“Decisive implementation of product and labor market reforms and actions to improve the business environment for firms need to gain momentum in several countries,” he said. “It is crucial that structural reforms be implemented swiftly, credibly and effectively.”
The French government argues deeper cuts would have killed off a tenuous recovery in an economy that it is quietly starting to overhaul in the face of stiff opposition.
The government is pushing through reforms, which include making it easier to hire and fire, broadening trading hours and deregulating some sectors. They are modest by the standards of many EU countries but have sparked revolts from left and right, including within the ruling Socialist party.
Despite a united front in public, the France decision, taken at a meeting of the commissioners from all 28 EU states last Wednesday, was not welcomed by all. Some of those present argued against leniency, EU sources said.
But Pierre Moscovici, Hollande’s former finance minister who is now the EU economic commissioner, was against a fine and he found support from Juncker for a ruling that gave France more time and left open the possibility of sanctions later on.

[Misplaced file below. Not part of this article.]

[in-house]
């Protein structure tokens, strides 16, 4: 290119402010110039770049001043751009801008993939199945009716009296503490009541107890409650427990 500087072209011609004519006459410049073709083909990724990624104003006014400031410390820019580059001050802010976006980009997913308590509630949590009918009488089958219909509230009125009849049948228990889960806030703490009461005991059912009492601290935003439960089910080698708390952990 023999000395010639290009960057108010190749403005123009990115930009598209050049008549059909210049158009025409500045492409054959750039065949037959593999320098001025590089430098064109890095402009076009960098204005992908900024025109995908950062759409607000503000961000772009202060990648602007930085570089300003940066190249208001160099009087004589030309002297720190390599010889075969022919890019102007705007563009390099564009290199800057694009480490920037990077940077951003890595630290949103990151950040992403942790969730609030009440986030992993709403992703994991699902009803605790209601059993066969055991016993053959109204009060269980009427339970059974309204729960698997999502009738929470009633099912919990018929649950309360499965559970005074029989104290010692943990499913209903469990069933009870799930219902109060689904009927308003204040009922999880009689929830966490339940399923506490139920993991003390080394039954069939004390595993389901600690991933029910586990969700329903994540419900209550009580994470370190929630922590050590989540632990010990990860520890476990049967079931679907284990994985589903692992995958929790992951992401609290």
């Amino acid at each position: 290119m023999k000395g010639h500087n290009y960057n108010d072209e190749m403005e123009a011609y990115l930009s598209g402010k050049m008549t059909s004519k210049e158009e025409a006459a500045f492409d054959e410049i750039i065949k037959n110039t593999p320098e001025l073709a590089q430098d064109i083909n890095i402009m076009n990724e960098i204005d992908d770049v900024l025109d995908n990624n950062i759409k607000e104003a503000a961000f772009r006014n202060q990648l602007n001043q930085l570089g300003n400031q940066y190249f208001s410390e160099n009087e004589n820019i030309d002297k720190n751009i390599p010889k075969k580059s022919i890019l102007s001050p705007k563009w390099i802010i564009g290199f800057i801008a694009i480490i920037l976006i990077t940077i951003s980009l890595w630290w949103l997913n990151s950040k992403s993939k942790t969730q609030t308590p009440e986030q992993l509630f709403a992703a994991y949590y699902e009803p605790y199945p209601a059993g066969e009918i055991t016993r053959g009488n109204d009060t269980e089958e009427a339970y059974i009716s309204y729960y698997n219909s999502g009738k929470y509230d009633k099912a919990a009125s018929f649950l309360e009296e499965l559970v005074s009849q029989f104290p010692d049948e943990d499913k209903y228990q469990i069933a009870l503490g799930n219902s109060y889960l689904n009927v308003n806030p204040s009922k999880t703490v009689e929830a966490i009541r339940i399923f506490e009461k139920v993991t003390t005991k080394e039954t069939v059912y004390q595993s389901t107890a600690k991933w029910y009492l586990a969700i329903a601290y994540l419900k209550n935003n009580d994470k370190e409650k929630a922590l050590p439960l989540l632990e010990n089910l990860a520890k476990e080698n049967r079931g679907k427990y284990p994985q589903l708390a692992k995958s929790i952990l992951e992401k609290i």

Such a decision would not have been possible had Germany not quietly given its consent, EU officials said, noting Berlin’s concern over Hollande’s unpopularity and the rising challenge of the anti-EU National Front of Marine Le Pen.
“Their overriding principle now is ‘don’t kick a man when he is down’. And Hollande is still down,” a senior euro zone official said. “The shadow of Le Pen has not disappeared.”
The euro zone has form in allowing its dominant members to break the debt rules. France and Germany both did so in 2003, irritating smaller states. They have since been tightened, following the debt crisis that threatened the project.
“At the first real test of the new rules, Europe is falling into its old habits and waiving any sanctions,” said Teunis Brosens, economist at ING bank.
“It does not really motivate any government to be prudent in the future ... I doubt today’s experiences will lead us to the next crisis, but they will complicate it.”
Additional reporting by Robin Emmott in Brussels and Jean-Baptiste Vey in Paris. Editing by Alastair Macdonald/Mike Peacock